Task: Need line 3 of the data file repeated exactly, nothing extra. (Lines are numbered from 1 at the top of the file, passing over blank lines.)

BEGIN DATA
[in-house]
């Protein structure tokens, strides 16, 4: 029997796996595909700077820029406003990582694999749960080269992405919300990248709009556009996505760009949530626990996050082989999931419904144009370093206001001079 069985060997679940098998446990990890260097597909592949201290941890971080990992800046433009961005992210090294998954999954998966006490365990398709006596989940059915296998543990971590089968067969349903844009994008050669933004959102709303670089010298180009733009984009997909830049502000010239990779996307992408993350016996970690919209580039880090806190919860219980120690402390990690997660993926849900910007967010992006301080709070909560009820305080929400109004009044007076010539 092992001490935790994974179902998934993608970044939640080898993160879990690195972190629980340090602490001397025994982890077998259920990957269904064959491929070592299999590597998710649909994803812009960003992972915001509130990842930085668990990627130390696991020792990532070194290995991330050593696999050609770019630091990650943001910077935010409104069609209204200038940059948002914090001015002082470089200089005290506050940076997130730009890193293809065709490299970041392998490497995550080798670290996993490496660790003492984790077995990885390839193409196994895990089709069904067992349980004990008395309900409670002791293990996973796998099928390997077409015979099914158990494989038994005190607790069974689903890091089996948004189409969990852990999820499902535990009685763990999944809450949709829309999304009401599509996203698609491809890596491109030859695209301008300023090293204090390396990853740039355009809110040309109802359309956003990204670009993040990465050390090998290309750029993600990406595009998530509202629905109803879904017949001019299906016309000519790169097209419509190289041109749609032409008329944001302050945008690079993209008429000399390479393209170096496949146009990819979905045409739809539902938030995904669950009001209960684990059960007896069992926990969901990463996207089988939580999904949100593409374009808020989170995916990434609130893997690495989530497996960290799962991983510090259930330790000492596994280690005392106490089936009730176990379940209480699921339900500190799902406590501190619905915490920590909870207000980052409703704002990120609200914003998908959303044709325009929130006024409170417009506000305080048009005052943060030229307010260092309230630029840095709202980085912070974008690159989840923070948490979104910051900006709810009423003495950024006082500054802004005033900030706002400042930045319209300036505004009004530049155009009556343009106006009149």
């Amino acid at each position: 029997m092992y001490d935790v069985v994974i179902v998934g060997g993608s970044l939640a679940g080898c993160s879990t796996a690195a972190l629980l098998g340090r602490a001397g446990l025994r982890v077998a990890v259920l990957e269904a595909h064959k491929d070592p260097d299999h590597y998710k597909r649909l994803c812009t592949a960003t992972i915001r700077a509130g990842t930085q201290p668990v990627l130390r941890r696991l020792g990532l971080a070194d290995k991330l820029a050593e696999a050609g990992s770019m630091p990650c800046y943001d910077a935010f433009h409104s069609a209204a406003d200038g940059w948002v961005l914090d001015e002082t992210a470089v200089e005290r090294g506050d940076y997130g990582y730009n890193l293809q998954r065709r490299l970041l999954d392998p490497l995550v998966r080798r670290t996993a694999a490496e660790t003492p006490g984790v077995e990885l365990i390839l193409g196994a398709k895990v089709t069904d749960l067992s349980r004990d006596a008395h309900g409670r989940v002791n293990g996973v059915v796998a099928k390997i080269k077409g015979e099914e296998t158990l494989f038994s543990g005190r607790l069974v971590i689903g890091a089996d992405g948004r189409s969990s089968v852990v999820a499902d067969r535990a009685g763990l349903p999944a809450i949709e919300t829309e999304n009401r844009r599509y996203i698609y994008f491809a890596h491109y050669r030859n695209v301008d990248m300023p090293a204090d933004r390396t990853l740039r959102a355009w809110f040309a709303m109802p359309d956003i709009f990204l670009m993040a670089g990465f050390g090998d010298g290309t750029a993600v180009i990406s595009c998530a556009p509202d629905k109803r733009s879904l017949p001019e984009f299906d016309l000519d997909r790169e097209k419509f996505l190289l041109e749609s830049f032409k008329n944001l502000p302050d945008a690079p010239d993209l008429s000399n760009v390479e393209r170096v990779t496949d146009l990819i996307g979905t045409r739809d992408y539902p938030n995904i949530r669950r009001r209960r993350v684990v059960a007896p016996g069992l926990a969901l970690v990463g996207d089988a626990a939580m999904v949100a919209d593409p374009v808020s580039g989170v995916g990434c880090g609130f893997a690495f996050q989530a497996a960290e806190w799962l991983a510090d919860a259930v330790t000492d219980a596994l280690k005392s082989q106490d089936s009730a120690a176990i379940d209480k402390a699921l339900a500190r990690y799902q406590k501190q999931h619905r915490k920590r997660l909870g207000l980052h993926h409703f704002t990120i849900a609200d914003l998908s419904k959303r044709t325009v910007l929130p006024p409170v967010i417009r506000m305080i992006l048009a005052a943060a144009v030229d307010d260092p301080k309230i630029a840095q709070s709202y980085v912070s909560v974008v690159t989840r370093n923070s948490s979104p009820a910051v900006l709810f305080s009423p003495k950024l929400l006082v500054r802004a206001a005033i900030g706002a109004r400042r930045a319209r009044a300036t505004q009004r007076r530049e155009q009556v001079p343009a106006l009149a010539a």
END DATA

């Amino acid at each position: 029997m092992y001490d935790v069985v994974i179902v998934g060997g993608s970044l939640a679940g080898c993160s879990t796996a690195a972190l629980l098998g340090r602490a001397g446990l025994r982890v077998a990890v259920l990957e269904a595909h064959k491929d070592p260097d299999h590597y998710k597909r649909l994803c812009t592949a960003t992972i915001r700077a509130g990842t930085q201290p668990v990627l130390r941890r696991l020792g990532l971080a070194d290995k991330l820029a050593e696999a050609g990992s770019m630091p990650c800046y943001d910077a935010f433009h409104s069609a209204a406003d200038g940059w948002v961005l914090d001015e002082t992210a470089v200089e005290r090294g506050d940076y997130g990582y730009n890193l293809q998954r065709r490299l970041l999954d392998p490497l995550v998966r080798r670290t996993a694999a490496e660790t003492p006490g984790v077995e990885l365990i390839l193409g196994a398709k895990v089709t069904d749960l067992s349980r004990d006596a008395h309900g409670r989940v002791n293990g996973v059915v796998a099928k390997i080269k077409g015979e099914e296998t158990l494989f038994s543990g005190r607790l069974v971590i689903g890091a089996d992405g948004r189409s969990s089968v852990v999820a499902d067969r535990a009685g763990l349903p999944a809450i949709e919300t829309e999304n009401r844009r599509y996203i698609y994008f491809a890596h491109y050669r030859n695209v301008d990248m300023p090293a204090d933004r390396t990853l740039r959102a355009w809110f040309a709303m109802p359309d956003i709009f990204l670009m993040a670089g990465f050390g090998d010298g290309t750029a993600v180009i990406s595009c998530a556009p509202d629905k109803r733009s879904l017949p001019e984009f299906d016309l000519d997909r790169e097209k419509f996505l190289l041109e749609s830049f032409k008329n944001l502000p302050d945008a690079p010239d993209l008429s000399n760009v390479e393209r170096v990779t496949d146009l990819i996307g979905t045409r739809d992408y539902p938030n995904i949530r669950r009001r209960r993350v684990v059960a007896p016996g069992l926990a969901l970690v990463g996207d089988a626990a939580m999904v949100a919209d593409p374009v808020s580039g989170v995916g990434c880090g609130f893997a690495f996050q989530a497996a960290e806190w799962l991983a510090d919860a259930v330790t000492d219980a596994l280690k005392s082989q106490d089936s009730a120690a176990i379940d209480k402390a699921l339900a500190r990690y799902q406590k501190q999931h619905r915490k920590r997660l909870g207000l980052h993926h409703f704002t990120i849900a609200d914003l998908s419904k959303r044709t325009v910007l929130p006024p409170v967010i417009r506000m305080i992006l048009a005052a943060a144009v030229d307010d260092p301080k309230i630029a840095q709070s709202y980085v912070s909560v974008v690159t989840r370093n923070s948490s979104p009820a910051v900006l709810f305080s009423p003495k950024l929400l006082v500054r802004a206001a005033i900030g706002a109004r400042r930045a319209r009044a300036t505004q009004r007076r530049e155009q009556v001079p343009a106006l009149a010539a």